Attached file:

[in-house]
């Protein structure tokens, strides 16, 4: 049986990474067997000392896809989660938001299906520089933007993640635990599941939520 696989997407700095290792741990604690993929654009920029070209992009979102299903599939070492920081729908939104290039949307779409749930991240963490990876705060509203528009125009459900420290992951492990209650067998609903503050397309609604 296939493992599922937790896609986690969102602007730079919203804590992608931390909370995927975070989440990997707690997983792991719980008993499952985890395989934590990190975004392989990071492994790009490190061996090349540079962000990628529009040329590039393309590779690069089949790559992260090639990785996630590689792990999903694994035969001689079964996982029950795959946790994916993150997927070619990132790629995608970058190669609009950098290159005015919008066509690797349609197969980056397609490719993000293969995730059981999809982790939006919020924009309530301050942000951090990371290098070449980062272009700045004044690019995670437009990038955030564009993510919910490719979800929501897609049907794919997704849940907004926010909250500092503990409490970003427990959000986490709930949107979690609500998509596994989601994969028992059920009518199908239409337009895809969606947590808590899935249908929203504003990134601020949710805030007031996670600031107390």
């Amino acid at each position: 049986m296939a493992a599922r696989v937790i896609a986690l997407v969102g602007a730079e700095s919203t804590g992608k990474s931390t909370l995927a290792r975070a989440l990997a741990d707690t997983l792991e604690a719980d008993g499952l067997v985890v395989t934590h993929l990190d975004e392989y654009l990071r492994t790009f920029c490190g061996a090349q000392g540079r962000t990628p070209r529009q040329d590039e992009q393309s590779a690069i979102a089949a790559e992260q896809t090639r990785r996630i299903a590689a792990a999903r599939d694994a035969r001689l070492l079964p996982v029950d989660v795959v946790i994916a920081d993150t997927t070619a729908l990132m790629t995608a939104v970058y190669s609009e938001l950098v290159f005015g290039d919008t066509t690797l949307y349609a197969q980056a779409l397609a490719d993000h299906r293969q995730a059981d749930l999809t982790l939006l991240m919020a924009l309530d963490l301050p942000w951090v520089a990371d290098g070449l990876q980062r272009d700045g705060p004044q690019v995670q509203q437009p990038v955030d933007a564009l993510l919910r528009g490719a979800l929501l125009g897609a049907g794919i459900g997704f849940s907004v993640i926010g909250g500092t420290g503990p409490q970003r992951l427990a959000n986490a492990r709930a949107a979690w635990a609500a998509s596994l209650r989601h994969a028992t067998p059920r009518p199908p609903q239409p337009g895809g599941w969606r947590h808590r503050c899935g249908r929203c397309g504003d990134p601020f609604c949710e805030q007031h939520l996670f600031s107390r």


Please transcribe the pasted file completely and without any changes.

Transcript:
[in-house]
């Protein structure tokens, strides 16, 4: 049986990474067997000392896809989660938001299906520089933007993640635990599941939520 696989997407700095290792741990604690993929654009920029070209992009979102299903599939070492920081729908939104290039949307779409749930991240963490990876705060509203528009125009459900420290992951492990209650067998609903503050397309609604 296939493992599922937790896609986690969102602007730079919203804590992608931390909370995927975070989440990997707690997983792991719980008993499952985890395989934590990190975004392989990071492994790009490190061996090349540079962000990628529009040329590039393309590779690069089949790559992260090639990785996630590689792990999903694994035969001689079964996982029950795959946790994916993150997927070619990132790629995608970058190669609009950098290159005015919008066509690797349609197969980056397609490719993000293969995730059981999809982790939006919020924009309530301050942000951090990371290098070449980062272009700045004044690019995670437009990038955030564009993510919910490719979800929501897609049907794919997704849940907004926010909250500092503990409490970003427990959000986490709930949107979690609500998509596994989601994969028992059920009518199908239409337009895809969606947590808590899935249908929203504003990134601020949710805030007031996670600031107390």
């Amino acid at each position: 049986m296939a493992a599922r696989v937790i896609a986690l997407v969102g602007a730079e700095s919203t804590g992608k990474s931390t909370l995927a290792r975070a989440l990997a741990d707690t997983l792991e604690a719980d008993g499952l067997v985890v395989t934590h993929l990190d975004e392989y654009l990071r492994t790009f920029c490190g061996a090349q000392g540079r962000t990628p070209r529009q040329d590039e992009q393309s590779a690069i979102a089949a790559e992260q896809t090639r990785r996630i299903a590689a792990a999903r599939d694994a035969r001689l070492l079964p996982v029950d989660v795959v946790i994916a920081d993150t997927t070619a729908l990132m790629t995608a939104v970058y190669s609009e938001l950098v290159f005015g290039d919008t066509t690797l949307y349609a197969q980056a779409l397609a490719d993000h299906r293969q995730a059981d749930l999809t982790l939006l991240m919020a924009l309530d963490l301050p942000w951090v520089a990371d290098g070449l990876q980062r272009d700045g705060p004044q690019v995670q509203q437009p990038v955030d933007a564009l993510l919910r528009g490719a979800l929501l125009g897609a049907g794919i459900g997704f849940s907004v993640i926010g909250g500092t420290g503990p409490q970003r992951l427990a959000n986490a492990r709930a949107a979690w635990a609500a998509s596994l209650r989601h994969a028992t067998p059920r009518p199908p609903q239409p337009g895809g599941w969606r947590h808590r503050c899935g249908r929203c397309g504003d990134p601020f609604c949710e805030q007031h939520l996670f600031s107390r």